Fluticasone PropionateCYP3A4 Inhibitors (Strong) may increase the serum concentration of Fluticasone (Oral Inhalation). Concurrent use of orally inhaled fluticasone with strong CYP3A4 inhibitors is not recommended.
HalofantrineCYP3A4 Inhibitors (Strong) may increase the serum concentration of Fluticasone (Oral Inhalation). Concurrent use of orally inhaled fluticasone with strong CYP3A4 inhibitors is not recommended.
IloperidoneCYP3A4 Inhibitors (Strong) may increase serum concentrations of the active metabolite(s) of Iloperidone. Specifically, concentrations of the metabolites P88 and P95 may be increased. CYP3A4 Inhibitors (Strong) may increase the serum concentration of Iloperidone. Reduce iloperidone dose by half when administered with a strong CYP3A4 inhibitor.
ItraconazoleAntifungal Agents (Azole Derivatives, Systemic) may decrease the metabolism of Conivaptan. Concomitant use of conivaptan with strong CYP3A4 inhibitors (e.g., azole antifungals) is contraindicated.
IxabepiloneCYP3A4 Inhibitors (Strong) may increase the serum concentration of Ixabepilone. The dose of ixabepilone must be reduced when used with strong inhibitors of CYP3A.1 In one published abstract, ixabepilone 20mg/m2 was the maximum tolerated dose in patients who were also receiving the CYP3A-inhibitor ketoconazole (400mg).
KetoconazoleAntifungal Agents (Azole Derivatives, Systemic) may decrease the metabolism of Conivaptan. Concomitant use of conivaptan with strong CYP3A4 inhibitors (e.g., azole antifungals) is contraindicated.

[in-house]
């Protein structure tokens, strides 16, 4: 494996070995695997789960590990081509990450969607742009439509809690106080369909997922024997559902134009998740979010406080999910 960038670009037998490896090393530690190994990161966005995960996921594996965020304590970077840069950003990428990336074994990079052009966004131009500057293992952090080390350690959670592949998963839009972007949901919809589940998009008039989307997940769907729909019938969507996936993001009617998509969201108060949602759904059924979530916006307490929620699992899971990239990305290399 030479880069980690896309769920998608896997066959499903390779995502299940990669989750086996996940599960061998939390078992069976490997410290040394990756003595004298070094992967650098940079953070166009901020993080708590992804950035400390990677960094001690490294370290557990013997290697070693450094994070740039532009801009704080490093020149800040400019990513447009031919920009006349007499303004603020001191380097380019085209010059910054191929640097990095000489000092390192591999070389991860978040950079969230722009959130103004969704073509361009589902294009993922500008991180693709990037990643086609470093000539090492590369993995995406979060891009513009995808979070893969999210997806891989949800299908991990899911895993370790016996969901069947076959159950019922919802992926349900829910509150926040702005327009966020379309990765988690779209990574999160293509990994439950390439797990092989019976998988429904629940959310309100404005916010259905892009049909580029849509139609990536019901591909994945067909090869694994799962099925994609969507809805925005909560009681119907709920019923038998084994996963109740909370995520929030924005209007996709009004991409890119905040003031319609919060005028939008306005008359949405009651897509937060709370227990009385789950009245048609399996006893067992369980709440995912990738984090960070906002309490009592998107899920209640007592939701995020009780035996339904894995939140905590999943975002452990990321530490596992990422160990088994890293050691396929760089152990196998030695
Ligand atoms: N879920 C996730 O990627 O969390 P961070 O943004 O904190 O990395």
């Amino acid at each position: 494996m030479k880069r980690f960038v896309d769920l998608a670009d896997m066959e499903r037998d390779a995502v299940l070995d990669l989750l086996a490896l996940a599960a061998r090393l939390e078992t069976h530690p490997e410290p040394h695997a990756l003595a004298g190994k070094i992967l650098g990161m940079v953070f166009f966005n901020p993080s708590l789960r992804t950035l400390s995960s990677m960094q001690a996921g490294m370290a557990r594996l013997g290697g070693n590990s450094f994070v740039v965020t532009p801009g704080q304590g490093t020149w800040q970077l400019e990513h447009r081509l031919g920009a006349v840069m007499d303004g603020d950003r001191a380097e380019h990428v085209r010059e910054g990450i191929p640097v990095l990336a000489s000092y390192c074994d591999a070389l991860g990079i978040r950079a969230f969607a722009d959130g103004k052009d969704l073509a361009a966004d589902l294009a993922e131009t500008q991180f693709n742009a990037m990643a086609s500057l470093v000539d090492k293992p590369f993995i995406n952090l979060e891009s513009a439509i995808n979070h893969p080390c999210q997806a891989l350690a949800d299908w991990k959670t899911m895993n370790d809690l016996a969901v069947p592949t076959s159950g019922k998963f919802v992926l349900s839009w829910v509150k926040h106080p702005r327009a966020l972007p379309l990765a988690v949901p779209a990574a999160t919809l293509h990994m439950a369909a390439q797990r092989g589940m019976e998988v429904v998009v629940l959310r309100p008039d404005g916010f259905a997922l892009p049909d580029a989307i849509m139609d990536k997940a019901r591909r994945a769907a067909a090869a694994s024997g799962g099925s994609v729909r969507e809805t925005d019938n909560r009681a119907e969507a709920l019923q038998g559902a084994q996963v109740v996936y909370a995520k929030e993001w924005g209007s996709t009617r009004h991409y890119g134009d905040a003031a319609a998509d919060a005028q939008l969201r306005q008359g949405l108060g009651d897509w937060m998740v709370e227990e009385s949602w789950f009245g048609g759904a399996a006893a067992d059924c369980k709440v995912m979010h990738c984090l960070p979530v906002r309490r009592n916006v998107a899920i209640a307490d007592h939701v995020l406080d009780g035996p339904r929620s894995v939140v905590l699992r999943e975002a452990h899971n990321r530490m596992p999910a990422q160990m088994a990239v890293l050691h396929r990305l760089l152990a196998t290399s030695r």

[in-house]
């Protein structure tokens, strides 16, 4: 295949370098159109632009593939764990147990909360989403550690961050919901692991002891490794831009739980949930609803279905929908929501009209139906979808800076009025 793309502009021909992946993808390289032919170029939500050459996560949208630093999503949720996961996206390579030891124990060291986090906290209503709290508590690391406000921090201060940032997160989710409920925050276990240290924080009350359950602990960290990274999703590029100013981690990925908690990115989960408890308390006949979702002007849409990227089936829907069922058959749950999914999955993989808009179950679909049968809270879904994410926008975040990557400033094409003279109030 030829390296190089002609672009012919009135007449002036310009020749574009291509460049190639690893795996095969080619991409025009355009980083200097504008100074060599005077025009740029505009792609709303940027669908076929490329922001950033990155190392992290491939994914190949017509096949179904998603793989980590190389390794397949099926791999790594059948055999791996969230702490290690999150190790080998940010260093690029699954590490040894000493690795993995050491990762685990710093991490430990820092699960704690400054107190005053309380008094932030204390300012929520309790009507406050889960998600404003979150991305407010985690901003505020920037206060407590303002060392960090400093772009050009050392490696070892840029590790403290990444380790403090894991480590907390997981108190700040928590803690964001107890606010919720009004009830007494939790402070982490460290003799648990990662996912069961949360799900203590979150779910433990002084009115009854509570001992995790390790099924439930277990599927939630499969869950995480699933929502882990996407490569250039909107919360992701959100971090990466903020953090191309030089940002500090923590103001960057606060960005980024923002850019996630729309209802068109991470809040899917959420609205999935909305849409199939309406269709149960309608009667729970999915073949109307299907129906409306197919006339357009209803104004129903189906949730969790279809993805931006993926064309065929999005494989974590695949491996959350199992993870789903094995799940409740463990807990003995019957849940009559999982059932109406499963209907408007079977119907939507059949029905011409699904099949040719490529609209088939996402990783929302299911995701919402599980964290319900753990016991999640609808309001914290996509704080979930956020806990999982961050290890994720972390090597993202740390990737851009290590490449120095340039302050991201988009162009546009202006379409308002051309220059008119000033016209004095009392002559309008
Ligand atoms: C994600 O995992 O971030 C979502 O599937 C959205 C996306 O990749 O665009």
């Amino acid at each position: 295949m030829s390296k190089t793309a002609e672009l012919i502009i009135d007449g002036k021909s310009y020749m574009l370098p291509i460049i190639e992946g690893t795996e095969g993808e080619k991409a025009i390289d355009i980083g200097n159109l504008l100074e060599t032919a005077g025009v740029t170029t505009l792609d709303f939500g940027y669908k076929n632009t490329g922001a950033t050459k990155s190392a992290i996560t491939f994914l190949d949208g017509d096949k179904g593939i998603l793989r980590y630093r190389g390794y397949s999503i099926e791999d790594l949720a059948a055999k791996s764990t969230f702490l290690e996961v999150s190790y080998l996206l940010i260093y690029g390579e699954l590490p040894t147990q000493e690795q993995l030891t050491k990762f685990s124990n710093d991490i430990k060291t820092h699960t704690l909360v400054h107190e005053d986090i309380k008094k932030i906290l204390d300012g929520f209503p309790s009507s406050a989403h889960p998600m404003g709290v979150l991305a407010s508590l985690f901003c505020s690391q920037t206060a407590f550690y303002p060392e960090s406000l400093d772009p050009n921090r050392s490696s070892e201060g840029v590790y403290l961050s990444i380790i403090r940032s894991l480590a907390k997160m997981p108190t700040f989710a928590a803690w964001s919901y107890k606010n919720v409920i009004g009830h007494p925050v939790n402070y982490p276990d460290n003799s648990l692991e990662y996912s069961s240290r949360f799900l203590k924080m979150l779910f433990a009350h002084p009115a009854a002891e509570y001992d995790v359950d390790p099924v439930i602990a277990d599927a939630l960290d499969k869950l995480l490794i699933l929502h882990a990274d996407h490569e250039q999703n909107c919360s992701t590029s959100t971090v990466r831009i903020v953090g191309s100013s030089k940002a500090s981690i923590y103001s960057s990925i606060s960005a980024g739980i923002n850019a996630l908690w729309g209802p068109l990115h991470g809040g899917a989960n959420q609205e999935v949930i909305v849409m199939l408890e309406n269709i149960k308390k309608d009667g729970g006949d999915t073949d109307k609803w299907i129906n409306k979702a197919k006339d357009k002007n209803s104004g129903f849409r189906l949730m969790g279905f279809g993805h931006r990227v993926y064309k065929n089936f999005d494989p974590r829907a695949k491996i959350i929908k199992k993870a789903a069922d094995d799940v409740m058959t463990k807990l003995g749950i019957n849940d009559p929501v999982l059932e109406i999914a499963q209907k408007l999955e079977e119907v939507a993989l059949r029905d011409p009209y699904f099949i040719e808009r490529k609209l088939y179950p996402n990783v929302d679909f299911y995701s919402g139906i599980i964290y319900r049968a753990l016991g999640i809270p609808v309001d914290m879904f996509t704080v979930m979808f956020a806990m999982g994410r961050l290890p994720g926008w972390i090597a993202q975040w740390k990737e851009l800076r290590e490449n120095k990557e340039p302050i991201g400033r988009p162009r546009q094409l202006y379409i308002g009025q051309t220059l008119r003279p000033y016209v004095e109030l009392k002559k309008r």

LurasidoneCYP3A4 Inhibitors (Strong) may increase the serum concentration of Lurasidone. Avoid use of lurasidone in patients receiving strong CYP3A4 inhibitors.
MaravirocCYP3A4 Inhibitors (Strong) may increase the serum concentration of Maraviroc. When used with a strong CYP3A4 inhibitor, the adult dose of maraviroc should be decreased to 150 mg twice daily. Maraviroc is contraindicated in patients with severe renal impairment (creatinine clearance less than 30 mL/min) receiving a strong CYP3A4 inhibitor. Maraviroc may be administered at a dose of 300 mg twice daily with concomitant tipranavir/ritonavir but not with other ritonavir combinations.
MethylprednisoloneCYP3A4 Inhibitors (Strong) may increase the serum concentration of Methylprednisolone. Consider methylprednisolone dose titration and/or adjustments in patients receiving strong CYP3A4 inhibitors (eg, azole antifungals, protease inhibitors) and monitor for increased steroid related adverse effects.
NilotinibCYP3A4 Inhibitors (Strong) may increase the serum concentration of Nilotinib. Nilotinib prescribing information recommends avoiding concurrent use of nilotinib with strong inhibitors of CYP3A4.
NisoldipineCYP3A4 Inhibitors (Strong) may increase the serum concentration of Nisoldipine. Avoid concurrent use of nisoldipine with strong inhibitors of CYP3A4, as the combination may lead to substantial increases in nisoldipine concentrations.